tip turkey – noun: the white ibis, Threskiornis moluccus, often regarded as a pest in urban areas because of its scavenging at tips, etc.
The Australian white ibis, Threskiornis moluccus, is widespread across Australia, and naturally inhabits wetlands where it feeds on small invertebrates, especially crustaceans. As part of the ibis family the white ibis has a characteristic long downward-curved bill. Since the 1970s the bird has increasingly been found in urban centres, largely as a result of the decline in the bird’s natural habitat due to intensive farming, urban sprawl, and periods of drought. It has successfully adapted to the urban environment by scavenging on the food refuse of the human population. This scavenging habit has seen numbers increase in many city centres including Sydney’s:
‘The species is a wetland forager’, wildlife officer John Martin, from the Royal Botanic Gardens, says. ‘Now it forages in inland parks and landfill’. During the peak of its spring breeding season, more than 9000 of the birds call Sydney home. (Sydney Morning Herald, 27 April 2013)
The interaction between humans and white ibises in urban areas in recent years has led to an increasingly disparaging view of this bird with a correspondingly negative vocabulary to describe it. Tip turkey is just one of a number of terms now used to describe the Australian white ibis. Others include bin chicken, dump chook, dumpster diver, and flying rat. Tip turkey, like bin chicken and dump chook, associates the ibis with stupidity, as well as with garbage and refuse.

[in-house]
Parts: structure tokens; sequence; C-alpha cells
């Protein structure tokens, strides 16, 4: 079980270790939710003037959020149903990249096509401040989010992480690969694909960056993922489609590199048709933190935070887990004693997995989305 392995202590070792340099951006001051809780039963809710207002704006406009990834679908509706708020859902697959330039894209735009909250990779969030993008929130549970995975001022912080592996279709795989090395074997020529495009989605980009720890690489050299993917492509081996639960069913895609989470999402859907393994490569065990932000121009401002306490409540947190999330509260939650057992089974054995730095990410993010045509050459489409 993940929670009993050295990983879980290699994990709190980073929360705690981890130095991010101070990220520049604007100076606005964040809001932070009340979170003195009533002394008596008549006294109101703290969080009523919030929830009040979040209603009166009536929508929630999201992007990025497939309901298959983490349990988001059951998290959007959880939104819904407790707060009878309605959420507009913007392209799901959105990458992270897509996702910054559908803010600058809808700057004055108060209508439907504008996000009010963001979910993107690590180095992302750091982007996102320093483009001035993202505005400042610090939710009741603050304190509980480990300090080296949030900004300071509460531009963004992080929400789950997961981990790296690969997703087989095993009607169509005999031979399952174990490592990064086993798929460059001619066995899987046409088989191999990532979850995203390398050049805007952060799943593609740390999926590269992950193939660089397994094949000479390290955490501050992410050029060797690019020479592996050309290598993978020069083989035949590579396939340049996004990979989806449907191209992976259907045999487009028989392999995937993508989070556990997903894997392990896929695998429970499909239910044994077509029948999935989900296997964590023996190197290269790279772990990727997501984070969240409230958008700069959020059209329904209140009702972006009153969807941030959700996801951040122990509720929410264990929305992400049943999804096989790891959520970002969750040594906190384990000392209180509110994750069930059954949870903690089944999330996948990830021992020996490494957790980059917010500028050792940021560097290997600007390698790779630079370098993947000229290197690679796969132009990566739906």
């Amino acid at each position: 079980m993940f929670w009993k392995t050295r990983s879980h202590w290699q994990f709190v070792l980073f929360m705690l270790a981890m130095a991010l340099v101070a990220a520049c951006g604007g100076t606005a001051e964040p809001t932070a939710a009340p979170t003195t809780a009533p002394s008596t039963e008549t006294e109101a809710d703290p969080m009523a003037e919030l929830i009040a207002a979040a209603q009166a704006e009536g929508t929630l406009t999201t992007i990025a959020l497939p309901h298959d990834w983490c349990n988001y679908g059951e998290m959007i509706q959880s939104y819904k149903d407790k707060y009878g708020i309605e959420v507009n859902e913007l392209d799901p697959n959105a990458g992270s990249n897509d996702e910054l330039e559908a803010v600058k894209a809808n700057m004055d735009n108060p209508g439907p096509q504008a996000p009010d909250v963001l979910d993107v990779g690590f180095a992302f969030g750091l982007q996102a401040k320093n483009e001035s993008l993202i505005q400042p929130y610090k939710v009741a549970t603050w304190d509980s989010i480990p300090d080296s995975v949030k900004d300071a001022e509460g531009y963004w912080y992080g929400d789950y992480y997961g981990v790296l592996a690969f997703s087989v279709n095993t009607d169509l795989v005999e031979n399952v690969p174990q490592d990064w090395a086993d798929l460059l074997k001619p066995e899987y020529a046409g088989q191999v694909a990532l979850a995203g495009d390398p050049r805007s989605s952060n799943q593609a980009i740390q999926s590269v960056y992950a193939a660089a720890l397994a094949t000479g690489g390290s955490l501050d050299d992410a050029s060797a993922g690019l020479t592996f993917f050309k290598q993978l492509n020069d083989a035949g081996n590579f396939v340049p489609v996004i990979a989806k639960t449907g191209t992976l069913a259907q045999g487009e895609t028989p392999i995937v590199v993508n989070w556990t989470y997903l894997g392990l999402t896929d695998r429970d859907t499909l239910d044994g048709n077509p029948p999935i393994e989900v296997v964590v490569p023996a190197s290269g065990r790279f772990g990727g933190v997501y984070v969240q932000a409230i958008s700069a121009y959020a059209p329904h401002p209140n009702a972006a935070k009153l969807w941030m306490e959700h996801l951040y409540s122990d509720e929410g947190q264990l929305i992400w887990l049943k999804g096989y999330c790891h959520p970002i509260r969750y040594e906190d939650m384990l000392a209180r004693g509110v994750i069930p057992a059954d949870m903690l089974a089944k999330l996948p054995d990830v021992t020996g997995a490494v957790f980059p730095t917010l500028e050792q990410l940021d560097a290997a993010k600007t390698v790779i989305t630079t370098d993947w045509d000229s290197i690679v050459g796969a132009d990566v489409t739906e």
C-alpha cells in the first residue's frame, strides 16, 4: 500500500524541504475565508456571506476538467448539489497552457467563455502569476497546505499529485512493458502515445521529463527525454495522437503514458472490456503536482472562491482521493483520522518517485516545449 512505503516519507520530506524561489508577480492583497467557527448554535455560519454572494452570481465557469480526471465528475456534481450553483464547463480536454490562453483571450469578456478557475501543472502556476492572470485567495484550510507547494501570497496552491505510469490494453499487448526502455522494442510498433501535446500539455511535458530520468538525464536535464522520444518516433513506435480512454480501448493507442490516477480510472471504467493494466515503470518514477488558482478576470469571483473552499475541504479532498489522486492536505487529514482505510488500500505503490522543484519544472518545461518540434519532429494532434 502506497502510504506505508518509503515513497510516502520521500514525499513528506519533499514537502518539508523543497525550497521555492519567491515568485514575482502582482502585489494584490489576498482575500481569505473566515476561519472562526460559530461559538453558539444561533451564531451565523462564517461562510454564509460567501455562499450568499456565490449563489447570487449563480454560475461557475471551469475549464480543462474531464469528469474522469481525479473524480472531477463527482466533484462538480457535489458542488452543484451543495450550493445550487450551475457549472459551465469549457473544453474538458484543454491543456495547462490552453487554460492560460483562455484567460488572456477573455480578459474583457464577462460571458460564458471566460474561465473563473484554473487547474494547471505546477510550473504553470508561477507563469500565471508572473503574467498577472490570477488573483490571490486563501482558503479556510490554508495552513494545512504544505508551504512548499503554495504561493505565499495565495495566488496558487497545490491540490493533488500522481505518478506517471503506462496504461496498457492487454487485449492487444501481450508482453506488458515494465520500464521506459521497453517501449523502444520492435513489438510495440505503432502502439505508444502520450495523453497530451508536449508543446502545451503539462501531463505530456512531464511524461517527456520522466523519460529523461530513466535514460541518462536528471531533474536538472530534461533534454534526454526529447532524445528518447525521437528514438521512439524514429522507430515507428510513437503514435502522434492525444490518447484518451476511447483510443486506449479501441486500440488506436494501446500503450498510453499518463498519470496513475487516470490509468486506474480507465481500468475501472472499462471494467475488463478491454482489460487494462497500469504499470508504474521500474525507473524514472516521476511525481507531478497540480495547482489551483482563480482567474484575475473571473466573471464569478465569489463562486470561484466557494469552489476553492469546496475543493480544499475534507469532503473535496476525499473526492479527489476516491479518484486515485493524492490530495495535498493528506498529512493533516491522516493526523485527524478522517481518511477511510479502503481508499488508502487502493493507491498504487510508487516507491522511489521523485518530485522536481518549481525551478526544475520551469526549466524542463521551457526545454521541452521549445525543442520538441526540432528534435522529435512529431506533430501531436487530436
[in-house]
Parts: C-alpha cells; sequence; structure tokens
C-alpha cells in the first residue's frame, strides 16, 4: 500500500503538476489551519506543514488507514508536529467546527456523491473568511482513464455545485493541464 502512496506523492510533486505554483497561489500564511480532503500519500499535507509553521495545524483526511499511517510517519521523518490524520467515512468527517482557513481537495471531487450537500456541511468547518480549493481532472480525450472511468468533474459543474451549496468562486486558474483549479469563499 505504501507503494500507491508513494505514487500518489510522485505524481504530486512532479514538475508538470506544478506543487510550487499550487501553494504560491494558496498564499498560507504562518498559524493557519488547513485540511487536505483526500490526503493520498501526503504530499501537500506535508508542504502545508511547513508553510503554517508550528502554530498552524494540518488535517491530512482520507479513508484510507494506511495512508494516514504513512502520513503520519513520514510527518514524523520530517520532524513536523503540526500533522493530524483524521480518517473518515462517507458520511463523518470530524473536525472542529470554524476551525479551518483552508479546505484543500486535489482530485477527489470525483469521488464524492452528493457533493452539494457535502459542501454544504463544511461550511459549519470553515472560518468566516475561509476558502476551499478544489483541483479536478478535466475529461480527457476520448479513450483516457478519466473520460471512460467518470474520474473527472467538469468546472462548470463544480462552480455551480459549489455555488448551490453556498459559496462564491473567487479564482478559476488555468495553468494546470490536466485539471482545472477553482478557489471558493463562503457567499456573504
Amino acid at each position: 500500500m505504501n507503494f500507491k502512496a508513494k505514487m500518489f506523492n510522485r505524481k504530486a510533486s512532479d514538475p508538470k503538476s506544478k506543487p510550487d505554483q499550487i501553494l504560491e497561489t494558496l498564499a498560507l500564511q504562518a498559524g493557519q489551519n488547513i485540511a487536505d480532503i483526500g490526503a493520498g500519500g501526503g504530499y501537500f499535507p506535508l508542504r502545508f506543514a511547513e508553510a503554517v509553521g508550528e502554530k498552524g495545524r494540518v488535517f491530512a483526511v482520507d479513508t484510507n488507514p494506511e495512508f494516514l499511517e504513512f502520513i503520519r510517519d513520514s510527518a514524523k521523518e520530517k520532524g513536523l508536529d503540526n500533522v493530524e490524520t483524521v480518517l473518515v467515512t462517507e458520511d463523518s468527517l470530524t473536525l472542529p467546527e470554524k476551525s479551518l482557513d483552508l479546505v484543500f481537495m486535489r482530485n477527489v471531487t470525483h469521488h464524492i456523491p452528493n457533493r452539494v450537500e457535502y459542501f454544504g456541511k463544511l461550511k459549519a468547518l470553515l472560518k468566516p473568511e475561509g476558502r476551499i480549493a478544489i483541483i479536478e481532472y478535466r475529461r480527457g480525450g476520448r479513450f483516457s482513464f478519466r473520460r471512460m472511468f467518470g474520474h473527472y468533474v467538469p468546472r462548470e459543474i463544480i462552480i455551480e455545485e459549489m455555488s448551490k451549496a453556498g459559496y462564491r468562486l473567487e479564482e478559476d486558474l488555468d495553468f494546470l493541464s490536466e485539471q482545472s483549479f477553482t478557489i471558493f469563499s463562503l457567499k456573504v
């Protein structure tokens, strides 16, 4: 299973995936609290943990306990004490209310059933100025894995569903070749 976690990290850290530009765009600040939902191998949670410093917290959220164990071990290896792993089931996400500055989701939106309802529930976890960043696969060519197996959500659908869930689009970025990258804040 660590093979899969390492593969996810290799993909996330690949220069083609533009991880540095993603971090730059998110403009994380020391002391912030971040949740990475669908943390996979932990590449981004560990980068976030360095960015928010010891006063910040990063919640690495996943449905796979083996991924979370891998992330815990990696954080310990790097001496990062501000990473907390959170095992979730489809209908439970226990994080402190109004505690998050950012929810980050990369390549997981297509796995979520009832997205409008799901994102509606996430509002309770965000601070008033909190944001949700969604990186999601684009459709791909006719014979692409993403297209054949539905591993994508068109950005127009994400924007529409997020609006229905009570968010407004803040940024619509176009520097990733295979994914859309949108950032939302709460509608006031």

The unflattering description of the ibis as a tip turkey is a relatively recent appellation, but one that has grown in frequency since the first evidence for the term in 2009. This has perhaps matched the growing presence of the birds and their scavenging habits:
Known as the tip turkey, the bird’s reputation for ferreting through inner-city bins and scavenging street garbage has not endeared it to the public. (Sydney Morning Herald, 27 April 2013)
But no matter how much these birds have been denigrated in recent times they now occupy a permanent place in the Australian urban landscape:
They’re the bird Sydneysiders love to hate, but the native white ibis, or tip turkey as they’re sometimes known, are true city slickers. (Sydney Sun-Herald, 20 October 2013)
In March 2015, artist Robert Hains won second place in Brisbane City Council’s Recycling Art competition with a kinetic sculpture inspired by the white ibis and built out of items found at the tip. He gave his creation the name Tip Turkey.
Tip turkey will be included in the second edition of the Australian National Dictionary.